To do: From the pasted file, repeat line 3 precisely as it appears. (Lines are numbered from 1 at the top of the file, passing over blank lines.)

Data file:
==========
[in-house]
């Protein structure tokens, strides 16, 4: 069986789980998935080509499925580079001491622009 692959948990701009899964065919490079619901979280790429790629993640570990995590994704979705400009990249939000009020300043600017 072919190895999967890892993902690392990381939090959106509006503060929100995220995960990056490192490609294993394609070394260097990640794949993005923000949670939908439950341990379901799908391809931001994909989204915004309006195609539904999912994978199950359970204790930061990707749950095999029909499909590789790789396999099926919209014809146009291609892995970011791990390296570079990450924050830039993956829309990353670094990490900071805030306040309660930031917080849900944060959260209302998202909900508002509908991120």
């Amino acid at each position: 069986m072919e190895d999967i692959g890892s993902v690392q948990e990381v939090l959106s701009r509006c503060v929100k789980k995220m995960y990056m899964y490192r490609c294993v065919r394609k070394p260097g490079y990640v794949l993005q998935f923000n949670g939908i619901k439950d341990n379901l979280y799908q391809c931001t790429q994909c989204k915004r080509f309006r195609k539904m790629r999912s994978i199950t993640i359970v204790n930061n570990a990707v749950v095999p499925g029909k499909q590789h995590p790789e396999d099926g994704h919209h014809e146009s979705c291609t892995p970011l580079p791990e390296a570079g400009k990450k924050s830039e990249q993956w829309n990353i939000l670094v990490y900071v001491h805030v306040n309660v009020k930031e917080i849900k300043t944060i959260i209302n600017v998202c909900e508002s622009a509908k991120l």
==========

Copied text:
């Amino acid at each position: 069986m072919e190895d999967i692959g890892s993902v690392q948990e990381v939090l959106s701009r509006c503060v929100k789980k995220m995960y990056m899964y490192r490609c294993v065919r394609k070394p260097g490079y990640v794949l993005q998935f923000n949670g939908i619901k439950d341990n379901l979280y799908q391809c931001t790429q994909c989204k915004r080509f309006r195609k539904m790629r999912s994978i199950t993640i359970v204790n930061n570990a990707v749950v095999p499925g029909k499909q590789h995590p790789e396999d099926g994704h919209h014809e146009s979705c291609t892995p970011l580079p791990e390296a570079g400009k990450k924050s830039e990249q993956w829309n990353i939000l670094v990490y900071v001491h805030v306040n309660v009020k930031e917080i849900k300043t944060i959260i209302n600017v998202c909900e508002s622009a509908k991120l």